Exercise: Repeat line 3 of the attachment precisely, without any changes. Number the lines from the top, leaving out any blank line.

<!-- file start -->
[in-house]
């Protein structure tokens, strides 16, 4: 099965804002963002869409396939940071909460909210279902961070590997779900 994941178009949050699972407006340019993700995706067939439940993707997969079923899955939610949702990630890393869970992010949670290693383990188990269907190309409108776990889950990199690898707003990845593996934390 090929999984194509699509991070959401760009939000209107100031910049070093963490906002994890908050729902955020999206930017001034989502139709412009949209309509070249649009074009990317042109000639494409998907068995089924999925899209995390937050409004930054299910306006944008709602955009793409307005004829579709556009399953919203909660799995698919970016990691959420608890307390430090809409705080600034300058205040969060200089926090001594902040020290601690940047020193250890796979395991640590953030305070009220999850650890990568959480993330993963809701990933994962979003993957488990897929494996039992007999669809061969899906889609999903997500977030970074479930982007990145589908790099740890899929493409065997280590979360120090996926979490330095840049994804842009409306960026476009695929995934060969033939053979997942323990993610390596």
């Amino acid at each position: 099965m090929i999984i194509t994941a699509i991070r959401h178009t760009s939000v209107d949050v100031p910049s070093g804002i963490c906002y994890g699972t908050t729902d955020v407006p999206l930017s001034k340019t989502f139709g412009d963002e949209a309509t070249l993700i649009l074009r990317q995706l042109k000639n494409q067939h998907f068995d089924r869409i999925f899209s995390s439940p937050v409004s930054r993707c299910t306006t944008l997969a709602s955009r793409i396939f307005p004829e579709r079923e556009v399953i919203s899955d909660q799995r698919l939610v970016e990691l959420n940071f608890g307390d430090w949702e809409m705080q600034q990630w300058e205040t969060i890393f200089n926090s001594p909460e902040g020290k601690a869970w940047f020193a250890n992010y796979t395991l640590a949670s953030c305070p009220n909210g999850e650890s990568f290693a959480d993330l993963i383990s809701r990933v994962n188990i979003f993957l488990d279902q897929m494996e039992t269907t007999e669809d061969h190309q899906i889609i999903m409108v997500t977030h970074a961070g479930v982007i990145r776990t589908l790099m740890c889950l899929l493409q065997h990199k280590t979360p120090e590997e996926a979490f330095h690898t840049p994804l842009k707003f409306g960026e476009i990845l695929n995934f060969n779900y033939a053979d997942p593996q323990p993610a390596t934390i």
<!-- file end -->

């Amino acid at each position: 099965m090929i999984i194509t994941a699509i991070r959401h178009t760009s939000v209107d949050v100031p910049s070093g804002i963490c906002y994890g699972t908050t729902d955020v407006p999206l930017s001034k340019t989502f139709g412009d963002e949209a309509t070249l993700i649009l074009r990317q995706l042109k000639n494409q067939h998907f068995d089924r869409i999925f899209s995390s439940p937050v409004s930054r993707c299910t306006t944008l997969a709602s955009r793409i396939f307005p004829e579709r079923e556009v399953i919203s899955d909660q799995r698919l939610v970016e990691l959420n940071f608890g307390d430090w949702e809409m705080q600034q990630w300058e205040t969060i890393f200089n926090s001594p909460e902040g020290k601690a869970w940047f020193a250890n992010y796979t395991l640590a949670s953030c305070p009220n909210g999850e650890s990568f290693a959480d993330l993963i383990s809701r990933v994962n188990i979003f993957l488990d279902q897929m494996e039992t269907t007999e669809d061969h190309q899906i889609i999903m409108v997500t977030h970074a961070g479930v982007i990145r776990t589908l790099m740890c889950l899929l493409q065997h990199k280590t979360p120090e590997e996926a979490f330095h690898t840049p994804l842009k707003f409306g960026e476009i990845l695929n995934f060969n779900y033939a053979d997942p593996q323990p993610a390596t934390i």